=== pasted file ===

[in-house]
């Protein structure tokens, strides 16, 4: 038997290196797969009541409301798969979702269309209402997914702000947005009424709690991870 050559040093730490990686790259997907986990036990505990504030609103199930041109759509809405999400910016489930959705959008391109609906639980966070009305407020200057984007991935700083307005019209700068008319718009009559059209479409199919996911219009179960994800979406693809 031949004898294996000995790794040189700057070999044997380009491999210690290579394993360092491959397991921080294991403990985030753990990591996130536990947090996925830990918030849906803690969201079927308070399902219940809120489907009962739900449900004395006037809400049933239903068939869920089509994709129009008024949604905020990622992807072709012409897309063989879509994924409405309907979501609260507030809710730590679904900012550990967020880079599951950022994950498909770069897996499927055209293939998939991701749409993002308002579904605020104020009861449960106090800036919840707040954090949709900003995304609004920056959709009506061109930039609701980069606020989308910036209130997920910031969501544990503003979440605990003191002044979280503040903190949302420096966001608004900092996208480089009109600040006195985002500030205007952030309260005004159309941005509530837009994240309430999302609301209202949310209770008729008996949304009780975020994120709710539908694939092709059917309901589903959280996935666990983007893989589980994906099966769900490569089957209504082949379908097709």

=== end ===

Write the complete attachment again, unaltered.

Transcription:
[in-house]
């Protein structure tokens, strides 16, 4: 038997290196797969009541409301798969979702269309209402997914702000947005009424709690991870 050559040093730490990686790259997907986990036990505990504030609103199930041109759509809405999400910016489930959705959008391109609906639980966070009305407020200057984007991935700083307005019209700068008319718009009559059209479409199919996911219009179960994800979406693809 031949004898294996000995790794040189700057070999044997380009491999210690290579394993360092491959397991921080294991403990985030753990990591996130536990947090996925830990918030849906803690969201079927308070399902219940809120489907009962739900449900004395006037809400049933239903068939869920089509994709129009008024949604905020990622992807072709012409897309063989879509994924409405309907979501609260507030809710730590679904900012550990967020880079599951950022994950498909770069897996499927055209293939998939991701749409993002308002579904605020104020009861449960106090800036919840707040954090949709900003995304609004920056959709009506061109930039609701980069606020989308910036209130997920910031969501544990503003979440605990003191002044979280503040903190949302420096966001608004900092996208480089009109600040006195985002500030205007952030309260005004159309941005509530837009994240309430999302609301209202949310209770008729008996949304009780975020994120709710539908694939092709059917309901589903959280996935666990983007893989589980994906099966769900490569089957209504082949379908097709």